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Activists take Duke Energy to task over fossil fuels policy
Health and economic impacts cited
Published Friday, May 5, 2017 1:05 am
by Herbert L. White

Activists protested outside Duke Energy's headquarters in Charlotte Thursday in response to the utility's investments in fossil fuels and monopoly on marketing alternative energy sources.

Duke Energy’s neighbors protested the utility’s reliance on fossil fuels as harmful to low-income communities.

Activists from 10 community organizations gathered outside Duke’s Charlotte headquarters Thursday to slam the company’s proposed fracked gas pipeline, which would run through Robeson County, one of North Carolina’s poorest and most racially-diverse areas. The protest was held while Duke officials held their first ever online-only annual meeting, which barred direct interaction with CEO Lynn Good and the board of directors.

“The best way to deal with air and water pollution from coal ash and fracked gas is to switch to clean, affordable energy like solar,” said Hanna Mitchell, an organizer with Greenpeace. “We are at an energy crossroads and Duke must not lock our state into dangerous and unnecessary pipelines and gas plants.”

Duke is co-owner of the proposed Atlantic Coast Pipeline, which would transport shale gas from the Marcellus reserves in West Virginia to eastern North Carolina. The pipeline, which is under review by the Federal Energy Regulatory Council, would cut through some of North Carolina’s poorest communities, populated disproportionately by African Americans, Native Americans and Latinos.

“Duke Energy wants to build a fracked-gas pipeline through the land where my family lives and I grew up,” said Jorden Revels, UNC-Pembroke student from Prospect in Robeson County, the end point of Atlantic Coast Pipeline. “These are the lands where I was born and raised, the rivers where I learned how to fish and swim, the fields where I ran around as a kid. I don’t want future generations to miss out on its beauty.”

The Rev. Nelson Johnson, a civil rights activist and minister at Faith Community Church in Greensboro, criticized Duke’s monopoly on energy in the state, particularly its reluctance to provide cheaper alternatives to fossil fuels.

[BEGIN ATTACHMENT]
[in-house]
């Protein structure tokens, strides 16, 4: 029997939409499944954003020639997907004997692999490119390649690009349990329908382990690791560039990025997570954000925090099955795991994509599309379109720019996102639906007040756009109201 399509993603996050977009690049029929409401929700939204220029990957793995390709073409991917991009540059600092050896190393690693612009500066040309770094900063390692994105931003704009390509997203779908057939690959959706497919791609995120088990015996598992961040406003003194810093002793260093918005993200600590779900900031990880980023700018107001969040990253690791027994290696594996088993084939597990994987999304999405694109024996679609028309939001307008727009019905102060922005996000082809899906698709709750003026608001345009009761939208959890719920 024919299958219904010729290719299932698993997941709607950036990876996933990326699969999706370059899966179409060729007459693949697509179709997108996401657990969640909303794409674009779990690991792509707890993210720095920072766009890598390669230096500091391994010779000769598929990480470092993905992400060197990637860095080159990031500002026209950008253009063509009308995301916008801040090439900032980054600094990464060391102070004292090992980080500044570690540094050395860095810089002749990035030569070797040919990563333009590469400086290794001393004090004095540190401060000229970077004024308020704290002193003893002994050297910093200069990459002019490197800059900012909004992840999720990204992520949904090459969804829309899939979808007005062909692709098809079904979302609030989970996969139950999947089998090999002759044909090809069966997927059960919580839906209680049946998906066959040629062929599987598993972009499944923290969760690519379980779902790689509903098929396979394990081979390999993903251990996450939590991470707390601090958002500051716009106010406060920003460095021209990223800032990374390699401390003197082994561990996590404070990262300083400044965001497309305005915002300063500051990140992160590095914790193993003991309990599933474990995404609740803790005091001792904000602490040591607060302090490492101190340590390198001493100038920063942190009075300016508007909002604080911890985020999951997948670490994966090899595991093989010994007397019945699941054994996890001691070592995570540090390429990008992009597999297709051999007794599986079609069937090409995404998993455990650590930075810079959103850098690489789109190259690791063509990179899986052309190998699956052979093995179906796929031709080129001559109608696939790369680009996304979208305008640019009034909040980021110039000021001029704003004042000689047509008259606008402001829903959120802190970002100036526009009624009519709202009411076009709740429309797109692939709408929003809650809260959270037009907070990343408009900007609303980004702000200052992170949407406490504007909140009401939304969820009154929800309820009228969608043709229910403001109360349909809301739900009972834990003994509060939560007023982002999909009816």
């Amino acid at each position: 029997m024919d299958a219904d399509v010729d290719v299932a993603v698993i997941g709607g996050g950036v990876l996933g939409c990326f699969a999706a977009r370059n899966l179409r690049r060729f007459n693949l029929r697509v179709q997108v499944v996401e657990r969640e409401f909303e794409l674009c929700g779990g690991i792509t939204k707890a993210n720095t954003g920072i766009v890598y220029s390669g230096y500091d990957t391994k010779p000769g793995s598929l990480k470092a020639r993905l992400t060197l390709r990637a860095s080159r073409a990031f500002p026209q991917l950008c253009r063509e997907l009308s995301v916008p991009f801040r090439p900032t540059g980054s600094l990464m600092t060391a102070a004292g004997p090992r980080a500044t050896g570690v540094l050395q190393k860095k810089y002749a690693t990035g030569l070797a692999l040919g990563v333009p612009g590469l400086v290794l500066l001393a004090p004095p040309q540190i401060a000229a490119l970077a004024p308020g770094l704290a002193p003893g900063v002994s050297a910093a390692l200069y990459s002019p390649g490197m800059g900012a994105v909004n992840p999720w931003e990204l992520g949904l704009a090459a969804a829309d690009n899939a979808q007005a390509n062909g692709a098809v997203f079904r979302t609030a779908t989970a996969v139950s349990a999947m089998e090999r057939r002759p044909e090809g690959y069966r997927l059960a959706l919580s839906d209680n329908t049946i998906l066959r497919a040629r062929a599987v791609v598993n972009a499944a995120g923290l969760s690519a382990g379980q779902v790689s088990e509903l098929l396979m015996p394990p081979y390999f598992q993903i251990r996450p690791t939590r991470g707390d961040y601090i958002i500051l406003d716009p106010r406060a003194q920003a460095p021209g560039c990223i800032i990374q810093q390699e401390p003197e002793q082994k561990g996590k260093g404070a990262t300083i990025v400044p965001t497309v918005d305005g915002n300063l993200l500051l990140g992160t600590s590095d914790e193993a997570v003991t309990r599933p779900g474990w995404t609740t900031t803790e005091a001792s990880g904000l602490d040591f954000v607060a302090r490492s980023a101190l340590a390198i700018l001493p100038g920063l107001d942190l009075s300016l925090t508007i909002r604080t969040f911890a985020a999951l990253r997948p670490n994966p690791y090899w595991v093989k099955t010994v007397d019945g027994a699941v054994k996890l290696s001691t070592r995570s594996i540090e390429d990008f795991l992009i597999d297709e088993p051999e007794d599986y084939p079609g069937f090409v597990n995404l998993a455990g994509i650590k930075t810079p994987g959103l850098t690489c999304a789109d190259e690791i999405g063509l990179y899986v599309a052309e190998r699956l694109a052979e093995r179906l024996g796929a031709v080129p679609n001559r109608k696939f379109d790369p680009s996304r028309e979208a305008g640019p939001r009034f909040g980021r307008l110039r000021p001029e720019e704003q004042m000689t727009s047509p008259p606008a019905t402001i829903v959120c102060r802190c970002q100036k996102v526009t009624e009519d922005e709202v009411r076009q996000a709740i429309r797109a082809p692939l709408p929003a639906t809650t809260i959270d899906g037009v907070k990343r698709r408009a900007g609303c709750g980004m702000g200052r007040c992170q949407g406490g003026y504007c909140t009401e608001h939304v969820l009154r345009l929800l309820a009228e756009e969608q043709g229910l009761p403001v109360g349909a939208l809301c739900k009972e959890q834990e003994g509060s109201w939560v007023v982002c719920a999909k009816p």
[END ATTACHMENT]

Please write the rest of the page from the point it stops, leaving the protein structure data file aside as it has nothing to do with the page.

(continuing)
“It’s clear that Duke is planning to invest in gas at the expense of rooftop solar to maintain its monopoly control over the energy market in North Carolina,” said Johnson, whose church converted to solar power. “We have been fighting Duke’s ban on no-money-down solar options for almost two years, because we know that renewable energy is cleaner and cheaper for our congregation.” 

Duke critic Debra Baker of Belmont, whose well water has been contaminated by the utility’s coal ash pits, said Duke still hasn’t complied with state law that mandates it provide residents near coal ash dumps permanent supplies of clean water.

“In the past, we have been able to speak directly to the board about the coal ash crisis that our neighborhood is facing,” said Baker, leader of Alliance of Carolinians Together Against Coal Ash. “How much longer must we wait for clean water? We haven’t heard anything from Duke Energy. My neighbors and I have been living off of bottled water for over two years now.” 

Pascha Moore, a part-time fast-food worker in Durham and activist with Raise Up for 15, said lower-income residents who struggle to put food on the table fear they’ll have to pay for Duke’s coal ash cleanup.

“We pay for Duke’s dirty energy every month through our bills, and we pay for it with our health too,” she said. “Duke Energy’s toxic coal ash has been contaminating communities across the state for decades. The least they could do is foot the bill for cleanup costs.”



Thank you for speaking out. I have been an activists my whole life. I have been tot he coal ash hearings and support Greenpeace actions for Solar, which the school board and our total community. Thank you again for speaking up and being present. I am with you.
Posted on May 5, 2017

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